James Barnor, born on June 6, 1929, in Accra, Ghana, has spent over sixty years capturing important moments through his camera. His photos show Ghana’s path to independence in the 1950s and 1960s and London’s growth into a diverse city. Although he worked for many years, Barnor’s work only gained wide recognition recently. 

Barnor’s interest in photography was influenced by his family, with several relatives in the profession. He started his career in the 1940s, learning from his cousin J.P. Dodoo, a well-known portrait photographer.

                  James Barnor, Two Sisters in-law, Florence and Gifty, 1973/74. 

In the early 1950s, Barnor opened his own studio, “Ever Young,” in Jamestown, Accra. He became Ghana’s first full-time newspaper photographer and introduced color photo processing to Ghana in the 1970s. 

                              James Barnor in Accra, circa 1952. Photograph. 

During this time, he was taking pictures of public figures like Ghana’s first president, Kwame Nkrumah, and American Vice-President Richard Nixon during Ghana’s independence celebration in 1957, and also worked for the South African magazine Drum, capturing key moments in African history. 

In 1959, Barnor moved to England to improve his skills, working at a photo lab and studying at Medway College of Art. During the 1960s, he took pictures of Africans living in Britain, including black models in London for Drum magazine.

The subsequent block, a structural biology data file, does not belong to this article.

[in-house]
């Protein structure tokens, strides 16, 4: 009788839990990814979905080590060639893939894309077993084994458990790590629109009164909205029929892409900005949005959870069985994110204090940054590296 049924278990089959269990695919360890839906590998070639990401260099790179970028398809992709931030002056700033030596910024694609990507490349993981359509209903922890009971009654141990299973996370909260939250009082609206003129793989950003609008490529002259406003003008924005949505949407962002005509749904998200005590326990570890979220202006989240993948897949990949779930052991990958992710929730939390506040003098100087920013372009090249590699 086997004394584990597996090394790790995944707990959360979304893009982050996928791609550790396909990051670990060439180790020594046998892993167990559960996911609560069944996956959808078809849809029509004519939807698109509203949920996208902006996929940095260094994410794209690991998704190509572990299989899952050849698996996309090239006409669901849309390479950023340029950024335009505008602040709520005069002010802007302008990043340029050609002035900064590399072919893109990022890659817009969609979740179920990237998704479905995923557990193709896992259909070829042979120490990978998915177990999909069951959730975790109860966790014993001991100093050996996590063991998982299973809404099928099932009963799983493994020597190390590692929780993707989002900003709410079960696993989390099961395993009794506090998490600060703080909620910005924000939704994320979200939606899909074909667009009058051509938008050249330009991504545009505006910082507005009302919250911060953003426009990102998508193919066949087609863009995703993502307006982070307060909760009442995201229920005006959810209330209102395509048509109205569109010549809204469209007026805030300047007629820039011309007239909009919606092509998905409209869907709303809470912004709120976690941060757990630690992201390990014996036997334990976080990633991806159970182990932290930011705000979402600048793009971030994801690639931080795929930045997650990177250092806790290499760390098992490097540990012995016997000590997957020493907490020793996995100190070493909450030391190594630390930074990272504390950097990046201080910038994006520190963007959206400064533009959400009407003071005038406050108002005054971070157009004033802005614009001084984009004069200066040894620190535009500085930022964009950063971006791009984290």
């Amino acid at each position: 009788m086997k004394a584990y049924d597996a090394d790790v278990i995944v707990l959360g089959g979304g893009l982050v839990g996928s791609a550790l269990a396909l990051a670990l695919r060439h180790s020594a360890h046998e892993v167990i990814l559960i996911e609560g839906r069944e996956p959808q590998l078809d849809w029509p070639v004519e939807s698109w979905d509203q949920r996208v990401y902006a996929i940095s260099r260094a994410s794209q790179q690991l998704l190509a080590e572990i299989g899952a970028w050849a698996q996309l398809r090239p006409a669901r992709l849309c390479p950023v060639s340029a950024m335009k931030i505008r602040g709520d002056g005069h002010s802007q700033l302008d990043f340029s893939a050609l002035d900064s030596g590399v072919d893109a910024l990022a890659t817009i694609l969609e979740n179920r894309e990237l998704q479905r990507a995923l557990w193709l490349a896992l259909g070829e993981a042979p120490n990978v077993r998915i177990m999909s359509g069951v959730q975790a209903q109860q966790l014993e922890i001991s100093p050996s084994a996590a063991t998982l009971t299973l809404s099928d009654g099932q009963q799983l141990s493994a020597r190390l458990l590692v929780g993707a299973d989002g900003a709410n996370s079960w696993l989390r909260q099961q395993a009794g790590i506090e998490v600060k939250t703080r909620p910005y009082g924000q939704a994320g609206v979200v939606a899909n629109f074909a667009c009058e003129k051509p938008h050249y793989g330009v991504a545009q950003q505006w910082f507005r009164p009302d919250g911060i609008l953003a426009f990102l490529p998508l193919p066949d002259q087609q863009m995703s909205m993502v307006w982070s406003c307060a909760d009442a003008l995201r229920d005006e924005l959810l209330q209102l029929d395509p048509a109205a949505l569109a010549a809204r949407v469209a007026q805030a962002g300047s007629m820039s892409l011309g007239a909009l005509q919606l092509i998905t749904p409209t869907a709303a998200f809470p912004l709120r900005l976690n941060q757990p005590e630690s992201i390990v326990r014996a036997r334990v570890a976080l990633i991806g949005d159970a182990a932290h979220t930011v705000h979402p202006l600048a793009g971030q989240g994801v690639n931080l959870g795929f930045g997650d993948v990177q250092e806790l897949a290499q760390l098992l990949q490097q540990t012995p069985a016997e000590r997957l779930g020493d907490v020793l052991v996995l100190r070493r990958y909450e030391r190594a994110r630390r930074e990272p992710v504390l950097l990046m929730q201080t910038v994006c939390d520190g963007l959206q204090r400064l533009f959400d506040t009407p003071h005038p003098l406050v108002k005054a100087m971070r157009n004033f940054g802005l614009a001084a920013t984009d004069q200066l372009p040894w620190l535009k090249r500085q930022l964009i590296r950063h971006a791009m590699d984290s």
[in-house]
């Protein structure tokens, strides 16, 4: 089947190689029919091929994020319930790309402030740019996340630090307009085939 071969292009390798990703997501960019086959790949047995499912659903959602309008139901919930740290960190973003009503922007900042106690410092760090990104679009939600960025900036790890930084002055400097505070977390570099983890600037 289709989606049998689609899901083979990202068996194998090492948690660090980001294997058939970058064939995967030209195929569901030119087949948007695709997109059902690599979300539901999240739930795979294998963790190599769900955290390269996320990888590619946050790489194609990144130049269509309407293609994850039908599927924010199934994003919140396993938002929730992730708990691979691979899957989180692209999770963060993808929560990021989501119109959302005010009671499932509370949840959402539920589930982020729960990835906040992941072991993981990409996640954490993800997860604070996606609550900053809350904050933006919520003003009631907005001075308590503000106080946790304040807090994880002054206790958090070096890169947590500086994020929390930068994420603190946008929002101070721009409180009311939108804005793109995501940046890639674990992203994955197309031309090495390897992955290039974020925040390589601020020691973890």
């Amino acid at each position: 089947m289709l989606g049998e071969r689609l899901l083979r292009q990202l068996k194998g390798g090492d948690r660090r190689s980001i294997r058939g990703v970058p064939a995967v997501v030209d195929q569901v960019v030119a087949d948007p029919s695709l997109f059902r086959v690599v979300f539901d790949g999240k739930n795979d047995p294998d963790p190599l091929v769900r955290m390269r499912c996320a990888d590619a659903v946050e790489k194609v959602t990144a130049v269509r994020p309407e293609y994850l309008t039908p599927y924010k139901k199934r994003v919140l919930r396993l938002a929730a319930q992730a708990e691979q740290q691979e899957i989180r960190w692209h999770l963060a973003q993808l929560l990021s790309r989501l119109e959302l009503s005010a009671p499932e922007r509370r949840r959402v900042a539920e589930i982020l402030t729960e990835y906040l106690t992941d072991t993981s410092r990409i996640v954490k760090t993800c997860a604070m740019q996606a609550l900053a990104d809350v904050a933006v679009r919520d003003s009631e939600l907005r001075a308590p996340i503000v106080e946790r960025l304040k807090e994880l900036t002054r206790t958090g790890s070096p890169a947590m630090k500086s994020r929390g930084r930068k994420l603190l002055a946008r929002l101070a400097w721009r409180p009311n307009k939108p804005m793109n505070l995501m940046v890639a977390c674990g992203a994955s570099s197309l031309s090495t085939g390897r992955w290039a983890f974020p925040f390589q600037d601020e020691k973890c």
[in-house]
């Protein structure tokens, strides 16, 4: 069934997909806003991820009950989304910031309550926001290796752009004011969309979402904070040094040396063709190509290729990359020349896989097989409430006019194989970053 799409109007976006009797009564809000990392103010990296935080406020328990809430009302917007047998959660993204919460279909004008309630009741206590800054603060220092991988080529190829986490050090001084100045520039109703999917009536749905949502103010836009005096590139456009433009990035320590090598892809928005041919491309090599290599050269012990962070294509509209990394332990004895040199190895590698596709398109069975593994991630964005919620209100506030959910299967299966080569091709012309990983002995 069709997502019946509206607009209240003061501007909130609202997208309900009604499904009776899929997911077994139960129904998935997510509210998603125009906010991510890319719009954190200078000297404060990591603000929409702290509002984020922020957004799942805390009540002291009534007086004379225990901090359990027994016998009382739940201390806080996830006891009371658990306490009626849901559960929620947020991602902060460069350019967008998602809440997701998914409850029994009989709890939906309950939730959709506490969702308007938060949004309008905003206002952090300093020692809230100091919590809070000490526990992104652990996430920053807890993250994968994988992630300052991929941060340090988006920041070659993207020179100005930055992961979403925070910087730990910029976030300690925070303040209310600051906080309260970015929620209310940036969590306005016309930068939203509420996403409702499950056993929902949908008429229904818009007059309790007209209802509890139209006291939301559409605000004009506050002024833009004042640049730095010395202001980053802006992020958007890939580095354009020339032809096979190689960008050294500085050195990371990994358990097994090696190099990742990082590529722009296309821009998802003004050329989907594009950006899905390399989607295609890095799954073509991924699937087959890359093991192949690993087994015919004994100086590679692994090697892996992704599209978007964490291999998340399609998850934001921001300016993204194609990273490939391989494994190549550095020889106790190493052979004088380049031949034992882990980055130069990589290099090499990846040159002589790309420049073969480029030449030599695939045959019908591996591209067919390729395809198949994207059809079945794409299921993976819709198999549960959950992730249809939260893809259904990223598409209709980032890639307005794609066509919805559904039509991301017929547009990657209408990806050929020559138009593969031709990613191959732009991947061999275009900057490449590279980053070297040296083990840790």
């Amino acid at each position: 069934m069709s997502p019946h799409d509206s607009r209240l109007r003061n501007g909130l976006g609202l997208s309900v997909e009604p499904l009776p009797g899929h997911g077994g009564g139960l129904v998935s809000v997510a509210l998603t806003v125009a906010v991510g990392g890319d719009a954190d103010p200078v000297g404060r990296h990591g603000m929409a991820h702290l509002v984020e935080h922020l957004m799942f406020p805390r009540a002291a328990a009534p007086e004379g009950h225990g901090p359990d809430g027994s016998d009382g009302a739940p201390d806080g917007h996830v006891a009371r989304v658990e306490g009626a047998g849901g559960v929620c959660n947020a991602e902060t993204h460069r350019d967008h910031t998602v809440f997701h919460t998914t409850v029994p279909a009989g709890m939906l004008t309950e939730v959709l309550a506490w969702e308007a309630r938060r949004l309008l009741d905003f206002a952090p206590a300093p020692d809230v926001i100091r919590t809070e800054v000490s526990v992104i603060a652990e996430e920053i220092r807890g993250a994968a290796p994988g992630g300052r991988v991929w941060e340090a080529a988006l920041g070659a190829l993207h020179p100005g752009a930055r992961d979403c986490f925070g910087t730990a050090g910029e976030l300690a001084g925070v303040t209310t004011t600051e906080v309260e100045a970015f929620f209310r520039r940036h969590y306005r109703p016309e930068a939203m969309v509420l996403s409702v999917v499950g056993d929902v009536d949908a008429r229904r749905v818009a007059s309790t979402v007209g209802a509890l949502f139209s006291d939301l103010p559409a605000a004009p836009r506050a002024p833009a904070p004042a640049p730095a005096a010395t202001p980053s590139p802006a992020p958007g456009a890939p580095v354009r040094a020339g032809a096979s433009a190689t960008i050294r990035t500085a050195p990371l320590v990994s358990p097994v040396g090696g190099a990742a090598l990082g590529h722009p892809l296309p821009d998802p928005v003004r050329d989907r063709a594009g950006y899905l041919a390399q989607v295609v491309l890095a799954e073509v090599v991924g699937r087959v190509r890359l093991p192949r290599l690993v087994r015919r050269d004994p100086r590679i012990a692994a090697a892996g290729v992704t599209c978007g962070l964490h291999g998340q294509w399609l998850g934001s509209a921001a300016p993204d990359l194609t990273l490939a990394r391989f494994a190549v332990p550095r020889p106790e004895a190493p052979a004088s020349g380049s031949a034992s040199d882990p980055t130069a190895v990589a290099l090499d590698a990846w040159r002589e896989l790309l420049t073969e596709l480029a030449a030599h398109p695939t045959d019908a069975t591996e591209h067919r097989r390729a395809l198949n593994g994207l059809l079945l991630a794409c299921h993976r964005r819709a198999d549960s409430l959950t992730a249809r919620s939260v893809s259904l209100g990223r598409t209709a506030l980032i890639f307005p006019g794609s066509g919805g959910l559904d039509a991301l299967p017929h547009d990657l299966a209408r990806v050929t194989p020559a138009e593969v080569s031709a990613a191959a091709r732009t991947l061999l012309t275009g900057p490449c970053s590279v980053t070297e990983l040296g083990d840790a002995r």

He returned to Ghana in the 1970s and set up the country’s first color photo processing facilities, and continued his work for over twenty years, representing a leading photo company and working with the Ghanaian government and the American embassy. 

                            James Barnor, Model with Tank and Driver, 1974 

Barnor moved back to London in 1994 where his work began to be recognized. His rediscovery started in 2007 with an exhibition at the Black Cultural Archives, organized by curator Nana Oforiatta-Ayim,“She was the first curator/ writer to organize a show of my work, and she is the first one who suggested I should do a book.” Barnor stated.

 This was followed by a major exhibition at Rivington Place in 2010, leading to shows in the United States, South Africa, and Europe. 

His photos have been displayed in famous places like Tate Britain, the Victoria and Albert Museum, and the Serpentine Gallery. His work, showing vibrant African life and culture, has been celebrated in exhibitions worldwide. The first book of his work, “James Barnor: Ever Young,” was published in 2015.

                                                                                                       James Barnor Selina Opong – Policewoman #10, Ever Young Studio, Accra, c.1954 Courtesy of Autograph ABP, London 

In recognition of his contributions to photography, Barnor has received many honors, including the Order of the Volta in Ghana and an Honorary Fellowship of the Royal Photographic Society in 2020. He continues to inspire new generations through his exhibitions and the James Barnor Foundation, which supports African culture and new photographers. 



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